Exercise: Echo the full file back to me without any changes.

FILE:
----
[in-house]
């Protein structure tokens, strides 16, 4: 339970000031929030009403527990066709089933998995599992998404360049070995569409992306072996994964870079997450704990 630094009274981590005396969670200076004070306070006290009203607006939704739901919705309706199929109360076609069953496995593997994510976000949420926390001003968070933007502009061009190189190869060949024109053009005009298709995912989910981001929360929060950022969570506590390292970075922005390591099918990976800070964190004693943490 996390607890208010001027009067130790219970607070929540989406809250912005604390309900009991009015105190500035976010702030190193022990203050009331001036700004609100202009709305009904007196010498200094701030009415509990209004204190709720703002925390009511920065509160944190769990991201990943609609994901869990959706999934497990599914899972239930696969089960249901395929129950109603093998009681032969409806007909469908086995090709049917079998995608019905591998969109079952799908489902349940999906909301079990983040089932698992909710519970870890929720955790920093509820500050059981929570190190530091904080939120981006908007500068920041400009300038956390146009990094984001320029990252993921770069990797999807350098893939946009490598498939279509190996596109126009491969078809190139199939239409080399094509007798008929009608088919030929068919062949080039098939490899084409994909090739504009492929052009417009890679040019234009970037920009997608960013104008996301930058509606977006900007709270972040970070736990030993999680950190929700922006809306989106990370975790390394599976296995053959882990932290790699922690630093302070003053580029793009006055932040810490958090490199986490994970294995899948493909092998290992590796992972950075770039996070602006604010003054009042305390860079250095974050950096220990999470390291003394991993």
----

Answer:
[in-house]
């Protein structure tokens, strides 16, 4: 339970000031929030009403527990066709089933998995599992998404360049070995569409992306072996994964870079997450704990 630094009274981590005396969670200076004070306070006290009203607006939704739901919705309706199929109360076609069953496995593997994510976000949420926390001003968070933007502009061009190189190869060949024109053009005009298709995912989910981001929360929060950022969570506590390292970075922005390591099918990976800070964190004693943490 996390607890208010001027009067130790219970607070929540989406809250912005604390309900009991009015105190500035976010702030190193022990203050009331001036700004609100202009709305009904007196010498200094701030009415509990209004204190709720703002925390009511920065509160944190769990991201990943609609994901869990959706999934497990599914899972239930696969089960249901395929129950109603093998009681032969409806007909469908086995090709049917079998995608019905591998969109079952799908489902349940999906909301079990983040089932698992909710519970870890929720955790920093509820500050059981929570190190530091904080939120981006908007500068920041400009300038956390146009990094984001320029990252993921770069990797999807350098893939946009490598498939279509190996596109126009491969078809190139199939239409080399094509007798008929009608088919030929068919062949080039098939490899084409994909090739504009492929052009417009890679040019234009970037920009997608960013104008996301930058509606977006900007709270972040970070736990030993999680950190929700922006809306989106990370975790390394599976296995053959882990932290790699922690630093302070003053580029793009006055932040810490958090490199986490994970294995899948493909092998290992590796992972950075770039996070602006604010003054009042305390860079250095974050950096220990999470390291003394991993």